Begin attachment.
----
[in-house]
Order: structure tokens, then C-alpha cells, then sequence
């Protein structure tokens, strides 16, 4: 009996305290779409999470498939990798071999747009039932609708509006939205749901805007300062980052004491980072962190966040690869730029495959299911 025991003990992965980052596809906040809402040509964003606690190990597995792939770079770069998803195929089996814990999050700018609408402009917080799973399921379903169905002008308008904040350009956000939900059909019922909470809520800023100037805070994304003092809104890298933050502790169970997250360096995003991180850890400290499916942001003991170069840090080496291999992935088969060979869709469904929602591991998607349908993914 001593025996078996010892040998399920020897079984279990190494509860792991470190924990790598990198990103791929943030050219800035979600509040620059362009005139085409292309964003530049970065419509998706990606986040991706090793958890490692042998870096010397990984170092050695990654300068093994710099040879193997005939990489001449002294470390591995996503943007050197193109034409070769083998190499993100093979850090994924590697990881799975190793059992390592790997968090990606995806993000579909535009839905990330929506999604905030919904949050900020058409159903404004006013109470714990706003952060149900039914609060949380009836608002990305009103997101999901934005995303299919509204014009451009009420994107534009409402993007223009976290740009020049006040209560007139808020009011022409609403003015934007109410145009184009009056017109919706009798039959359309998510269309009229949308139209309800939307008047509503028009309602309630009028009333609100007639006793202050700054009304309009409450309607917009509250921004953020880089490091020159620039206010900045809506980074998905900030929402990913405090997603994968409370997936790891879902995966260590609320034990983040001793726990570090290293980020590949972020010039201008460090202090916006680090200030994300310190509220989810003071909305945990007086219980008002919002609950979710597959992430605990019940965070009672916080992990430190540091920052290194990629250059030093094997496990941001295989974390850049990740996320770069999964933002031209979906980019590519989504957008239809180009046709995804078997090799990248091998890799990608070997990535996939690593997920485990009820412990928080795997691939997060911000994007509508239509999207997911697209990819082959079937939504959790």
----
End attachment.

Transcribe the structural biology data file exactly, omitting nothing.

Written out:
[in-house]
Order: structure tokens, then C-alpha cells, then sequence
């Protein structure tokens, strides 16, 4: 009996305290779409999470498939990798071999747009039932609708509006939205749901805007300062980052004491980072962190966040690869730029495959299911 025991003990992965980052596809906040809402040509964003606690190990597995792939770079770069998803195929089996814990999050700018609408402009917080799973399921379903169905002008308008904040350009956000939900059909019922909470809520800023100037805070994304003092809104890298933050502790169970997250360096995003991180850890400290499916942001003991170069840090080496291999992935088969060979869709469904929602591991998607349908993914 001593025996078996010892040998399920020897079984279990190494509860792991470190924990790598990198990103791929943030050219800035979600509040620059362009005139085409292309964003530049970065419509998706990606986040991706090793958890490692042998870096010397990984170092050695990654300068093994710099040879193997005939990489001449002294470390591995996503943007050197193109034409070769083998190499993100093979850090994924590697990881799975190793059992390592790997968090990606995806993000579909535009839905990330929506999604905030919904949050900020058409159903404004006013109470714990706003952060149900039914609060949380009836608002990305009103997101999901934005995303299919509204014009451009009420994107534009409402993007223009976290740009020049006040209560007139808020009011022409609403003015934007109410145009184009009056017109919706009798039959359309998510269309009229949308139209309800939307008047509503028009309602309630009028009333609100007639006793202050700054009304309009409450309607917009509250921004953020880089490091020159620039206010900045809506980074998905900030929402990913405090997603994968409370997936790891879902995966260590609320034990983040001793726990570090290293980020590949972020010039201008460090202090916006680090200030994300310190509220989810003071909305945990007086219980008002919002609950979710597959992430605990019940965070009672916080992990430190540091920052290194990629250059030093094997496990941001295989974390850049990740996320770069999964933002031209979906980019590519989504957008239809180009046709995804078997090799990248091998890799990608070997990535996939690593997920485990009820412990928080795997691939997060911000994007509508239509999207997911697209990819082959079937939504959790």